Interestingly, many labs can be multi-functional. Although teaching labs have a front of the room orientation with projection screens and white boards for instruction, they can be designed to also incorporate research lab needs. Equipment, even highly specialized, can be shared, depending on the programs. To ensure a lab/classroom is equipped for the unique pedagogies of multiple programs, it is critical to understand their needs. Finding opportunities to synthesize spaces and equipment wherever possible saves significant costs.
Integrate sustainability with integrity. Sustainability remains at the forefront of today’s buildings, even in the science and technology realm. In a hybrid building, it can be difficult to integrate sustainable elements while preserving the integrity of highly specialized spaces. In one example, there was a challenge in providing operable windows to offices, which changed the pressurization of the building. The solution was to use air lock vestibules in the adjacent corridor. Project leaders can identify ways to integrate sustainability while maintaining the specialized integrity of the spaces.
Creativity in design and planning allows design teams to find new ways to share space, incorporate sustainability and enhance the aesthetics and functionality of the space.
In addition to operating efficiently, occupants want spaces that perform in the usability realm, with natural light, comfortable layouts and smooth integration to the surrounding landscape.
Daylighting. Daylighting is one way to enhance the space while also emphasizing sustainability. Natural daylight can decrease energy costs and makes the space more inviting. Daylight can be used to illuminate corridors, classrooms and even labs, with considerations to avoiding glare that may interfere with scientific work or reading digital readouts. Daylight is appreciated, but needs to be used strategically.
Welcoming spaces. Welcoming spaces increase occupant satisfaction and foster interaction, which is especially encouraged in a multi-program facility. To enhance a culture of collaboration, the building itself can be used as a passive tool, encouraging groups to work together and share space. A strategically placed breakout space or faculty prep area creates natural moments of engagement interaction. How spaces are located and programmed directs how individuals move through and interact with the building and others within.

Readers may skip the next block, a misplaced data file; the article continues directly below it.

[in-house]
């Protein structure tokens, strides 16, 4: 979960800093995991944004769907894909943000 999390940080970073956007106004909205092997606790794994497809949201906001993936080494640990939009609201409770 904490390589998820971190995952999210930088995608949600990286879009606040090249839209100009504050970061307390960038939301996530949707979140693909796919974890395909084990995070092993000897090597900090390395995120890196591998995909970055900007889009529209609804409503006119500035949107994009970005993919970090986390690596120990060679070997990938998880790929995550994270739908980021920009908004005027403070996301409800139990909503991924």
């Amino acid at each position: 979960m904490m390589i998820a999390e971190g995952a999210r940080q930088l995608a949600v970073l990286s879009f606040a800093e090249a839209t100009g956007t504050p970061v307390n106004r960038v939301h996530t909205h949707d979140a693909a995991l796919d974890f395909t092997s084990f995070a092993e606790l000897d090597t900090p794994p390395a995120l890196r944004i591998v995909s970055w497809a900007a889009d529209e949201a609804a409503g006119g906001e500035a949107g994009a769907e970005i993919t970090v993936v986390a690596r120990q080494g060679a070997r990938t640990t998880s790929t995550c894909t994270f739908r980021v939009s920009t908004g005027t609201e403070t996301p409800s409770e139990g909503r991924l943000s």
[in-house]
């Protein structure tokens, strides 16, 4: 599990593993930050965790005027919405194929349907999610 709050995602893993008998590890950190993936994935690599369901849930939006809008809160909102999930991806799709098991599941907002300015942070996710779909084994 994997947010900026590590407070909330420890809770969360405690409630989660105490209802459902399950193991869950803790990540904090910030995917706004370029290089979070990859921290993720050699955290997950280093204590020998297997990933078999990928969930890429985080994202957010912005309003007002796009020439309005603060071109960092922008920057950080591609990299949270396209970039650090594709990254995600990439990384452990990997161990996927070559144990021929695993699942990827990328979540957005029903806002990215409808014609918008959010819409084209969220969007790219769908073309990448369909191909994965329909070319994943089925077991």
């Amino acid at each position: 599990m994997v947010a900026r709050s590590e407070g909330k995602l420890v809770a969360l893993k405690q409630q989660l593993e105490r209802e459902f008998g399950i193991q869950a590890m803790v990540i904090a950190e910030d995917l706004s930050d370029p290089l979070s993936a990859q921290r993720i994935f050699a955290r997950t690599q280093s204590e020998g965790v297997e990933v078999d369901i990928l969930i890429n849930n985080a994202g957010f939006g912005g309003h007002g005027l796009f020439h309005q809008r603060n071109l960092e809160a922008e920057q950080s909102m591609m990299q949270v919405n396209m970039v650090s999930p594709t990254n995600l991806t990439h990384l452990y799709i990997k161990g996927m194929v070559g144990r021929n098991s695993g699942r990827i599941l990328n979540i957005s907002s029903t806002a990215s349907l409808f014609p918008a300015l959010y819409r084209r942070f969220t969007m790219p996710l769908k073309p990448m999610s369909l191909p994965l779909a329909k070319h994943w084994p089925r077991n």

Main street—inside and out. Layouts such as a “main street”—a central corridor with elevators, restrooms and breakout areas along the edge—intentionally creates a primary natural flow of movement through the space, with strategically placed locations for pauses to interact. Outdoor spaces are another design feature that has special effect in a science building. Geology students may collect rock specimens, or biology programs may include gardens. Spaces such as these are a byproduct of a process called mini-master planning.
Building-specific master planning. Each building has a role to play in the overall campus context, but the immediate area around the building, including walkways and outdoor learning environments, is especially important for seamless integration.
Building-specific master planning identifies opportunities for unique uses of space. Depending on the context around the building, these can include outdoor learning spaces, campus circulation patterns or entry plazas. Site and context of the building based on pedestrian movement, and where people enter the building are key considerations, decisively studying campus pedestrian movement so that the building becomes part of the natural circulation patterns on campus. Such planning leads to activating the space from the moment people enter and attracts them to the key areas of interest.
Buildings with multiple user groups can present programming challenges but they also provide opportunities to create collaboration where it wouldn’t naturally occur. Multiple-use buildings have more traffic flow, allowing universities to highlight some of the keystones of scientific innovation on campus, while creating inviting places for students to learn and study together, and faculty to instruct.
With so many possibilities for design, it is important to consult the users of the building to ascertain their use patterns and create spaces that encourage productive cohabitation of multiple disciplines. Gathering input and balancing competing interests and priorities, while remaining mindful of budgets and schedules, results in buildings that perform for users, programs and the campus as a whole.